Variable Quality Limits Inclussion of DDGS in Swine Rations

CANADA - Alberta Agriculture and Food says variable quality remains a key obstacle to increasing the inclusion of co-products from ethanol production in swine diets, writes Bruce Cochrane.
calendar icon 18 January 2008
clock icon 3 minute read

With the increased emphasis on the use of grain based ethanol as fuel, distillers dried grains are becoming more readily available for inclusion in livestock rations.

Pork research scientist Dr. Eduardo Beltranena says overheating or over drying of these co-products will significantly affect quality.

Clip-Dr. Eduardo Beltranena-Alberta Agriculture and Food

Lysine and methionine are the two amino acids that are damaged faster than the others and reduce the quality of the DDGS significantly.

In contrast to protein or amino acid damage, overheating or overdrying the DDGS increases the phosphorus availability of distillers grains.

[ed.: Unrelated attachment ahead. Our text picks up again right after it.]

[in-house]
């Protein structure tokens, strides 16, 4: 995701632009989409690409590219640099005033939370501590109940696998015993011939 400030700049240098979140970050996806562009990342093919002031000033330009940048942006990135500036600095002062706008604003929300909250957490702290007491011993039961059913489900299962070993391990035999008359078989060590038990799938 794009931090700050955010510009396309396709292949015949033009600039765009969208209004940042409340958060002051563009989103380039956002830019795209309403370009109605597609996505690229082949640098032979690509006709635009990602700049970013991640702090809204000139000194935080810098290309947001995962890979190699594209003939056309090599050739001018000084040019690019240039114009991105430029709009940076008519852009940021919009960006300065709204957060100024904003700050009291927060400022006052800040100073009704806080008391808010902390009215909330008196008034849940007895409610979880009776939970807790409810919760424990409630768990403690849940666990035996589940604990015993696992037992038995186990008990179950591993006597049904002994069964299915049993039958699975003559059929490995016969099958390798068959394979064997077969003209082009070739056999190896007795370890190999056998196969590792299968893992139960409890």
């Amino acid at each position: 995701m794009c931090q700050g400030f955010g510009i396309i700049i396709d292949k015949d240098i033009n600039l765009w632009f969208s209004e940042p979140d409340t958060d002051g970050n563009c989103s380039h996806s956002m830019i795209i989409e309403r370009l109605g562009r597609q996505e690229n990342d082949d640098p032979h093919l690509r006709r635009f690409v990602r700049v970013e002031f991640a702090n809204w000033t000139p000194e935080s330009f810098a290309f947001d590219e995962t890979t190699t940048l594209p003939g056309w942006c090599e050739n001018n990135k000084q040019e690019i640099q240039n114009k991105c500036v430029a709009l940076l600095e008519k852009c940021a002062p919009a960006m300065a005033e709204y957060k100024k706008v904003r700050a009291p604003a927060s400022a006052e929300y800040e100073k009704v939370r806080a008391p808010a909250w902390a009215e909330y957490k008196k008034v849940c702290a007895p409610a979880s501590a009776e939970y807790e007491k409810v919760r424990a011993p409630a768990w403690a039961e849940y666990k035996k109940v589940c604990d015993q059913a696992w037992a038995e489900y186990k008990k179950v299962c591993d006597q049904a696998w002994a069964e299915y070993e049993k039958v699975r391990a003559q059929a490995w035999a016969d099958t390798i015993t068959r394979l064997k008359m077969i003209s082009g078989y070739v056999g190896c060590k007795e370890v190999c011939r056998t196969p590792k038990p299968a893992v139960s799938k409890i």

The other issue with processing is the amount of solubles added back.

With corn they usually add all the solubles back to the DDGS.

With wheat, triticale and rye it's just a partial addition of the solubles back into the mixer.

Also the amount of solubles affect amount of soluble fibre that pigs can ferment in the hind gut as well the amount of solubles added can affect the caking of the distillers grains and feed beans and the flow of it in processing equipment.

Some plants will tend to over dry in order to reduce the amount of lumps and reduce caking but at the same time they are causing some protein damage and amino acid availability damage.

Dr. Beltranena notes, right now, there's considerable variability among these coproducts and a lot of that variability has to do with whether the ethanol plants are processing wheat alone, corn alone or a blend of wheat and corn.

He says corn DDGS tends to have a higher fat content and wheat DDGS tends to have a higher protein content so the performance of the animal consuming the product can vary according to its source.

© 2000 - 2024 - Global Ag Media. All Rights Reserved | No part of this site may be reproduced without permission.